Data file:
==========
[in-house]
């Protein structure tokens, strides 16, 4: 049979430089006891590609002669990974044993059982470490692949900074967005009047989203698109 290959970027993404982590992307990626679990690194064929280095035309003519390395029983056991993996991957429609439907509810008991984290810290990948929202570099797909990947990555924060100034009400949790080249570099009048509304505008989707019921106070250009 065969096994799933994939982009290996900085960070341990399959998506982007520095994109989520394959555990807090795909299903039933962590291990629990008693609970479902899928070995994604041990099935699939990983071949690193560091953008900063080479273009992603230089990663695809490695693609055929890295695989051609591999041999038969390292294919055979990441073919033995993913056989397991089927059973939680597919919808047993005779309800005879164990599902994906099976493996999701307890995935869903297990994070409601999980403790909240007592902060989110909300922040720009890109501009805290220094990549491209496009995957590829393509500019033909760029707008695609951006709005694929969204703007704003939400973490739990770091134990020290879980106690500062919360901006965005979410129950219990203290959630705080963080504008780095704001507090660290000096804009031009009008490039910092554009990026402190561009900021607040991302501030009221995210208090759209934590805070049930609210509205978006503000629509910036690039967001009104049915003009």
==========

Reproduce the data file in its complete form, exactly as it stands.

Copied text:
[in-house]
């Protein structure tokens, strides 16, 4: 049979430089006891590609002669990974044993059982470490692949900074967005009047989203698109 290959970027993404982590992307990626679990690194064929280095035309003519390395029983056991993996991957429609439907509810008991984290810290990948929202570099797909990947990555924060100034009400949790080249570099009048509304505008989707019921106070250009 065969096994799933994939982009290996900085960070341990399959998506982007520095994109989520394959555990807090795909299903039933962590291990629990008693609970479902899928070995994604041990099935699939990983071949690193560091953008900063080479273009992603230089990663695809490695693609055929890295695989051609591999041999038969390292294919055979990441073919033995993913056989397991089927059973939680597919919808047993005779309800005879164990599902994906099976493996999701307890995935869903297990994070409601999980403790909240007592902060989110909300922040720009890109501009805290220094990549491209496009995957590829393509500019033909760029707008695609951006709005694929969204703007704003939400973490739990770091134990020290879980106690500062919360901006965005979410129950219990203290959630705080963080504008780095704001507090660290000096804009031009009008490039910092554009990026402190561009900021607040991302501030009221995210208090759209934590805070049930609210509205978006503000629509910036690039967001009104049915003009």